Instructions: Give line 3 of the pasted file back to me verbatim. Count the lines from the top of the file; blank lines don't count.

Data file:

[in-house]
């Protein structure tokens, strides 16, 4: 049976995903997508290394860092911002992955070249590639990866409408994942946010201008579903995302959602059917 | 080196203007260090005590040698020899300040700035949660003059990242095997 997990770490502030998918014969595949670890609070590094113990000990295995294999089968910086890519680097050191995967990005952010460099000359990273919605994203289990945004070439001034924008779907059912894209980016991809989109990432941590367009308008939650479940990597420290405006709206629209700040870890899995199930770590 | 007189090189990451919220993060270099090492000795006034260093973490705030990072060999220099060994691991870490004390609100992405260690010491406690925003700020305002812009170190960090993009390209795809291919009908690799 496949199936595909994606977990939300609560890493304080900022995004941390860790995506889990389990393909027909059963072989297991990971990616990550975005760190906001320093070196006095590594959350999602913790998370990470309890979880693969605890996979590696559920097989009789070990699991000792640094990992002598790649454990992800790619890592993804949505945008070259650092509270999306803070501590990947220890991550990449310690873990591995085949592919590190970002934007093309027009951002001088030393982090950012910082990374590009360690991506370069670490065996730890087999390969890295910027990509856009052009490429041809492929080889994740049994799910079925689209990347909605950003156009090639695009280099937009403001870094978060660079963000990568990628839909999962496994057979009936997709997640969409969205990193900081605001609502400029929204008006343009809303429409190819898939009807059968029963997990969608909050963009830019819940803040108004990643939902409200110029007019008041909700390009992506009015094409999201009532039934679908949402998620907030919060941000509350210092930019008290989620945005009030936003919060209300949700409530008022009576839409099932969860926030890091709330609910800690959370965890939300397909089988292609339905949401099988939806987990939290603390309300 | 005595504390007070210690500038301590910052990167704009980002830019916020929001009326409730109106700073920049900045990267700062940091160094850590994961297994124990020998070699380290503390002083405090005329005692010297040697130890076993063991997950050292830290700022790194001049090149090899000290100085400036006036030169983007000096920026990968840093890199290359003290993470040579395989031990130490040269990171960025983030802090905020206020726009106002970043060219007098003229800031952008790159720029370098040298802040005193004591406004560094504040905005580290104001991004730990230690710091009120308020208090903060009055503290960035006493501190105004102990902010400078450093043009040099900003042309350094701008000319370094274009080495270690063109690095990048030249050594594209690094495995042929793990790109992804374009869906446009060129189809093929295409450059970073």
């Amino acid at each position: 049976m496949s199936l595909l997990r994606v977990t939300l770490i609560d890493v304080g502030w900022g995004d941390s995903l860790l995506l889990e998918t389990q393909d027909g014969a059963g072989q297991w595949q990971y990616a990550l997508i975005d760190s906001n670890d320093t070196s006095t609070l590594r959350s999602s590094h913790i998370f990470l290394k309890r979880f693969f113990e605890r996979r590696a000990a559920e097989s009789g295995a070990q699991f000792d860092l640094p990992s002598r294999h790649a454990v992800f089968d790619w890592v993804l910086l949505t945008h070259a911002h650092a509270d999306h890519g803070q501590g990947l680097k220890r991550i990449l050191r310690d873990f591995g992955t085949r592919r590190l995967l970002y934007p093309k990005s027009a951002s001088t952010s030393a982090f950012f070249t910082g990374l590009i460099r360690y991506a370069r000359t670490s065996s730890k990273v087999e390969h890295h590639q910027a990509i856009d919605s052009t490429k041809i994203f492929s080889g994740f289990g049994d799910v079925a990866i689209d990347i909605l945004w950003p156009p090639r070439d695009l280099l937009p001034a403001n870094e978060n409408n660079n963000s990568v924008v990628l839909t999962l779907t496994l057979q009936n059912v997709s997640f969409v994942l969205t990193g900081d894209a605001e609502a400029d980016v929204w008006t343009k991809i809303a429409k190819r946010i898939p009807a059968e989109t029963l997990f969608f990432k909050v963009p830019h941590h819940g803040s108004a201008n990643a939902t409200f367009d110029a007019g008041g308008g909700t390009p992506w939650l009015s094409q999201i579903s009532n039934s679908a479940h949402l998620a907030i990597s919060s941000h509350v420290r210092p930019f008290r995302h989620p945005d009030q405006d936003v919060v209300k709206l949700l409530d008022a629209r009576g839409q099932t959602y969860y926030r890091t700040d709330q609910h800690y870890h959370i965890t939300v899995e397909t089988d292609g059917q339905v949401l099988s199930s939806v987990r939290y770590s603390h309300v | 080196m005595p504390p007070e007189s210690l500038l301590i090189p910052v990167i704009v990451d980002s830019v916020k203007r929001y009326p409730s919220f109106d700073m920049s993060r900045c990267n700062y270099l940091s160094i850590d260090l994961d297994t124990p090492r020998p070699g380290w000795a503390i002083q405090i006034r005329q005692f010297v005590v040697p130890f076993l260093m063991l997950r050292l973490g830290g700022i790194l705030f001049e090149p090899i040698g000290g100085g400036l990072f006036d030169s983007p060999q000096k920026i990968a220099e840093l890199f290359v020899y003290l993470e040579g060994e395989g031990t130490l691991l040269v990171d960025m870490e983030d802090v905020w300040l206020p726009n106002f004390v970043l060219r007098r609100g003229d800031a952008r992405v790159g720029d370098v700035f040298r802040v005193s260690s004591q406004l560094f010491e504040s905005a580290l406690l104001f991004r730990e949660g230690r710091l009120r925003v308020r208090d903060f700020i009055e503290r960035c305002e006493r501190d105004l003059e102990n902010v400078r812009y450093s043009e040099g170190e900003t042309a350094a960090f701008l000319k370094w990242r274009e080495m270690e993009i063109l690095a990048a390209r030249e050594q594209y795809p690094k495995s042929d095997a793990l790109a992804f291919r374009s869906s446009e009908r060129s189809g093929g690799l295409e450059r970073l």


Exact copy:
């Amino acid at each position: 049976m496949s199936l595909l997990r994606v977990t939300l770490i609560d890493v304080g502030w900022g995004d941390s995903l860790l995506l889990e998918t389990q393909d027909g014969a059963g072989q297991w595949q990971y990616a990550l997508i975005d760190s906001n670890d320093t070196s006095t609070l590594r959350s999602s590094h913790i998370f990470l290394k309890r979880f693969f113990e605890r996979r590696a000990a559920e097989s009789g295995a070990q699991f000792d860092l640094p990992s002598r294999h790649a454990v992800f089968d790619w890592v993804l910086l949505t945008h070259a911002h650092a509270d999306h890519g803070q501590g990947l680097k220890r991550i990449l050191r310690d873990f591995g992955t085949r592919r590190l995967l970002y934007p093309k990005s027009a951002s001088t952010s030393a982090f950012f070249t910082g990374l590009i460099r360690y991506a370069r000359t670490s065996s730890k990273v087999e390969h890295h590639q910027a990509i856009d919605s052009t490429k041809i994203f492929s080889g994740f289990g049994d799910v079925a990866i689209d990347i909605l945004w950003p156009p090639r070439d695009l280099l937009p001034a403001n870094e978060n409408n660079n963000s990568v924008v990628l839909t999962l779907t496994l057979q009936n059912v997709s997640f969409v994942l969205t990193g900081d894209a605001e609502a400029d980016v929204w008006t343009k991809i809303a429409k190819r946010i898939p009807a059968e989109t029963l997990f969608f990432k909050v963009p830019h941590h819940g803040s108004a201008n990643a939902t409200f367009d110029a007019g008041g308008g909700t390009p992506w939650l009015s094409q999201i579903s009532n039934s679908a479940h949402l998620a907030i990597s919060s941000h509350v420290r210092p930019f008290r995302h989620p945005d009030q405006d936003v919060v209300k709206l949700l409530d008022a629209r009576g839409q099932t959602y969860y926030r890091t700040d709330q609910h800690y870890h959370i965890t939300v899995e397909t089988d292609g059917q339905v949401l099988s199930s939806v987990r939290y770590s603390h309300v | 080196m005595p504390p007070e007189s210690l500038l301590i090189p910052v990167i704009v990451d980002s830019v916020k203007r929001y009326p409730s919220f109106d700073m920049s993060r900045c990267n700062y270099l940091s160094i850590d260090l994961d297994t124990p090492r020998p070699g380290w000795a503390i002083q405090i006034r005329q005692f010297v005590v040697p130890f076993l260093m063991l997950r050292l973490g830290g700022i790194l705030f001049e090149p090899i040698g000290g100085g400036l990072f006036d030169s983007p060999q000096k920026i990968a220099e840093l890199f290359v020899y003290l993470e040579g060994e395989g031990t130490l691991l040269v990171d960025m870490e983030d802090v905020w300040l206020p726009n106002f004390v970043l060219r007098r609100g003229d800031a952008r992405v790159g720029d370098v700035f040298r802040v005193s260690s004591q406004l560094f010491e504040s905005a580290l406690l104001f991004r730990e949660g230690r710091l009120r925003v308020r208090d903060f700020i009055e503290r960035c305002e006493r501190d105004l003059e102990n902010v400078r812009y450093s043009e040099g170190e900003t042309a350094a960090f701008l000319k370094w990242r274009e080495m270690e993009i063109l690095a990048a390209r030249e050594q594209y795809p690094k495995s042929d095997a793990l790109a992804f291919r374009s869906s446009e009908r060129s189809g093929g690799l295409e450059r970073l």